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Holiday celebrations have numerous similarities to Jewish customs

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Novruz, which means ‘new day’, is the most important holiday in Azerbaijan. This year it is observed from March 20-24. (Photo: azertag.az)

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Azerbaijanis around the world are celebrating Novruz, which is the Azerbaijani New Year.  On this day, Azerbaijanis celebrate the end of winter and the beginning of spring.  The holiday also celebrates values such as peace and global solidarity, as well as reconciliation and good neighborliness.  

Originally a Zoroastrian holiday, Novruz was born in the Urmiya region of Iranian Azerbaijan, with roots that date back to 505 BCE. The prophet Zoroaster was also born in Urmiya, so Azerbaijan is the homeland of the Zoroastrian faith. Today, Novruz is celebrated not only in Azerbaijan, but also in Iran, Afghanistan, India, Kurdistan, Kyrgyzstan, Kazakhstan, Pakistan, and many other nations along the Ancient Silk Road.  

Novruz, which translates into English as “New Day,” has been cited in many legends and poems.  In the Zoroastrian faith, the holiday symbolizes how Asha, the eternal source of light and truth, defeated the forces of darkness. For Kurds, the holiday celebrates how Kawa, the humble blacksmith, liberated their people from a great tyrant, the Assyrian King Dehak. 

Under the reign of Dehak, there was no spring in Kurdistan, as his army terrorized the people.  He used to abduct children and feed them to an evil snake.  Since the snake god took over the kingdom, there was no sunshine, no trees and all the crops and flowers perished.  Yet when Kawa overthrew him, spring returned to all of Kurdistan and the people were free once again to enjoy the flowers and grow their crops.

Many Azerbaijanis have also written many poems about Novruz. The founder of the Azerbaijani Safavid state Ismail Khatai wrote the following poem about Novruz: “Winter left.  Spring came again.  Flowers grew.  Tulip gardens came. All the birds started to chirp. The fire of love is burning in the soul again.”

Just as Jews start cleaning their homes for Passover since Tu B’Shevat, the Festival of Trees, Azerbaijanis start also cleaning their homes for Novruz one month before the holiday actually begins. They also plant trees, paint eggs and prepare special clothes for the holiday. Each of the four Tuesdays before Novruz is devoted to a different element: “Water, Fire, Earth and Wind.” On the four Tuesdays leading up to Novruz, fires are lit.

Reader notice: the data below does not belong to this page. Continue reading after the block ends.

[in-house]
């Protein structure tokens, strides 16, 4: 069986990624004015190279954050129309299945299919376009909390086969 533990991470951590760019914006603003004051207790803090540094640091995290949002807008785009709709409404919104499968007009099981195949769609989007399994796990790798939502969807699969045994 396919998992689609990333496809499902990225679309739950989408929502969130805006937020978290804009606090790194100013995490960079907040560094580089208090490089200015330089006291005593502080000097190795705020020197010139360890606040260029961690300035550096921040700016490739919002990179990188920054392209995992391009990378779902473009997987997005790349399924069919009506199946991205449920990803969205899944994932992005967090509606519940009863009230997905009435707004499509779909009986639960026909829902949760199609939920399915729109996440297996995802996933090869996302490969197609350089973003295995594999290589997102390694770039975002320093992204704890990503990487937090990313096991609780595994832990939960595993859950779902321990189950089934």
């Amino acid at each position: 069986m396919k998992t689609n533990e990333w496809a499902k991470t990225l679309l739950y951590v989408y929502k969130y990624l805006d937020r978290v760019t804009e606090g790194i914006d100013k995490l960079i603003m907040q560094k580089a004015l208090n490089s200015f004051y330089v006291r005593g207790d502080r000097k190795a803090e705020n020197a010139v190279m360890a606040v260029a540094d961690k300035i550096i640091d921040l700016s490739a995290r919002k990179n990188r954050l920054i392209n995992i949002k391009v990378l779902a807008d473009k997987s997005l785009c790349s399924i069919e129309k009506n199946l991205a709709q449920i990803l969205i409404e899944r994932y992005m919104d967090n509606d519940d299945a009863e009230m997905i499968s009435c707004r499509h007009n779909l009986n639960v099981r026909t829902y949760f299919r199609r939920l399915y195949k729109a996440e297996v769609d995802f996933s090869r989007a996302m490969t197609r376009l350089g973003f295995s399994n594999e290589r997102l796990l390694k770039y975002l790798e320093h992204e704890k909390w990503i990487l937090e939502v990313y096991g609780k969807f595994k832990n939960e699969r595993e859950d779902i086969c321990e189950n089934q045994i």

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On the last Tuesday before Novruz, one must jump over the fire seven times as an act of purification. The ashes of the fire are transplanted far away from the home to ensure that bad luck will stay away for the next year.  It is also traditional to jump over overflowing water to wash away the past year’s sins. On the day before Novruz, Azerbaijanis usually visit the graves of their loved ones and tend to them before having a traditional meal.

The next day, in celebration of Novruz, there is much feasting, relatives visit one another and children play with painted eggs. Singing, dancing, games and performances are enjoyed. At the meal itself, there is a special Novruz plate with seven varieties of food that begin with the letter S, just as there is a variety of items on a Seder plate. It is also traditional to light candles for Novruz, just as one lights holiday candles in Judaism.  

The growing of samani (green sprouting wheat) is the most sacred Novruz ceremony as the herald of spring. One of the essential parts of the holiday table is Khoncha (xonça) – a tray filled with sweets, nuts, candles, and other treats. (Photo: azertag.az)

In honor of the Azerbaijani-Israeli relationship, the Economic Peace Center together with the women’s only Israeli dance group of Rali Abman is hosting a “Women’s Novruz Party” at Bet Israel Congregation in Netanya, Israel at 19 Yehuda Ha-Nasi Street on March 27 at 8:30pm.  

At this celebration, this author, who is editor of the Economic Peace Center, will explain the story of Novruz; Ziva Amarov will wear traditional Azerbaijani dress and teach some Azerbaijani dances to the group. Traditional Azerbaijani Novruz food will be served with beer and wine, alongside other refreshments. Members of the public are welcome to attend.

Rachel Avraham is a political analyst working at the Safadi Center for International Diplomacy, Research, Public Relations and Human Rights.  She is the author of “Women and Jihad: Debating Palestinian Female Suicide Bombings at the American, Israeli and Arab Media.”  

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Thank you for choosing TheJ.Ca as your source for Canadian Jewish News.

We do news differently!

Our positioning as a Zionist News Media platform sets us apart from the rest. While other Canadian Jewish media are advocating increasingly biased progressive political and social agendas, TheJ.Ca is providing more and more readers with a welcome alternative and an ideological home.

We revealed the incursion of anti-Israel progressive elements such as IfNotNow into our communities. We have exposed the distorted hateful agenda of the “progressive” left political radicals who brought Linda Sarsour to our cities, and we were first to report on many disturbing incidents of Nazi-based hate towards Jews across Canada.

But we can’t do it alone. We need your HELP!

Our ability to thrive and grow in 2020 and beyond depends on the generosity of committed readers and supporters like you.

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